- XL: If you wear your parachute upside down it will not work. In the early days of parachuting the parachute was unstable, so a 61-year-old water colourist called Robert Cocking designed a V-shaped parachute in 1837. It failed to work and he was first parachuting fatality. He died instantly, crashing into a pub. The landlord then charged people sixpence to look at the body, making £10, but then was forced to give the money to Cocking's widow after she sued. The first proposed parachute was by Leonardo Da Vinci in 1485, but he never tested it. The first actual parachute jump was in 1783 by Louis-Sebastien Lenormand from a height of just four metres. (Forfeit: You fall upwards)
- XL: Dubious theory - According to Czech researchers foxes prefer to pounce in a north-easterly direction. If they do they are successful 73% of the time. They are only 18% in any other direction. The researchers therefore believe they are using the Earth's magnetic field in a way that we do not yet understand. In the northern hemisphere the magnetic field tilts downwards at an angle of 65 degrees. The idea is that the fox searches for the spot where the angle of the sound hitting their ears matches the slope of the magnetic field. It can therefore tell it is a fixed distance and thus can accurately leap on its prey. For more information visit foxyschmoxy.co.uk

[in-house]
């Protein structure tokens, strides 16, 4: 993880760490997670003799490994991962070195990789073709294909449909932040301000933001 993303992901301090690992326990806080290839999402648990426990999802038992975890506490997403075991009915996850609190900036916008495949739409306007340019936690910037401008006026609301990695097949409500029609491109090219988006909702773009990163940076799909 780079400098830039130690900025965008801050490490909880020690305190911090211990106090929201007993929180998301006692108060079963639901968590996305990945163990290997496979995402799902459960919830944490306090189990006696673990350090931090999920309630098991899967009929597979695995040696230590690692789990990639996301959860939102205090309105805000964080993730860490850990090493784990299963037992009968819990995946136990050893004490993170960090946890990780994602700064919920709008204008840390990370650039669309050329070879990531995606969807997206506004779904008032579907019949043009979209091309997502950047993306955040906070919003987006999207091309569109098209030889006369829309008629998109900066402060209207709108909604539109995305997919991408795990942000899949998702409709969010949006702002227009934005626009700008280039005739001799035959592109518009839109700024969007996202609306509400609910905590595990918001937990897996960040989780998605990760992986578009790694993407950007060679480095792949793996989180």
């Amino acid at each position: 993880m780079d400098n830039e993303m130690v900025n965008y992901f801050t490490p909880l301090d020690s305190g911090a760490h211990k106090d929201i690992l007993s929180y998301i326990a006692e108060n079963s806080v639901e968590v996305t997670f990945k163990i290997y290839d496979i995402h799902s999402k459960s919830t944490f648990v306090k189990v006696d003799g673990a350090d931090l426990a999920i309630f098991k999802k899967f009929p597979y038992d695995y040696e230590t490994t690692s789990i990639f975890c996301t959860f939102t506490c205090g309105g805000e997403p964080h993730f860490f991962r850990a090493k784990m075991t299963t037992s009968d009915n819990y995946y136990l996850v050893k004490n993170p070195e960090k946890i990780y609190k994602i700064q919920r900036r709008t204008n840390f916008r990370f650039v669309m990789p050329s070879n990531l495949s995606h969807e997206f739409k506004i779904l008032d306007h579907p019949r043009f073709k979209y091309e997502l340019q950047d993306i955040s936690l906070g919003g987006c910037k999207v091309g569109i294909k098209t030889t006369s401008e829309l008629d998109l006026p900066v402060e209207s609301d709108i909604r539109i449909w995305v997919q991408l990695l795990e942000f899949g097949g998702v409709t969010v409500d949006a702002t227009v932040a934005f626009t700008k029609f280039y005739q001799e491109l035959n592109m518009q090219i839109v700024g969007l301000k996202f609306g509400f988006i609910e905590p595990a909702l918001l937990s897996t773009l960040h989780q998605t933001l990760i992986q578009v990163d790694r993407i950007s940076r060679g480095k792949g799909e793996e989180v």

- XL: While there are certain things you should not do if there is a danger of an avalanche you can shout, as the idea that loud noises causing avalanches is nonsense. (Forfeit: Shout)
- A jolly jape: Stephen takes a bowl containing some soapy liquid, inside of which is a small box-shaped metal frame. By taking it out it forms a bubble, but after blowing some air into it you can make a bubble shaped like a square.
- Friday 30th November 2012
- BBC Two
- 30 minutes
Cast & crew
|Stephen Fry||Host / Presenter|
|Alan Davies||Regular Panellist|
|James Harkin||Script Editor|
|Ruby Kuraishe||Executive Producer|
|Jonathan Paul Green||Production Designer|
|Andrew Hunter Murray (as Andy Murray)||Researcher|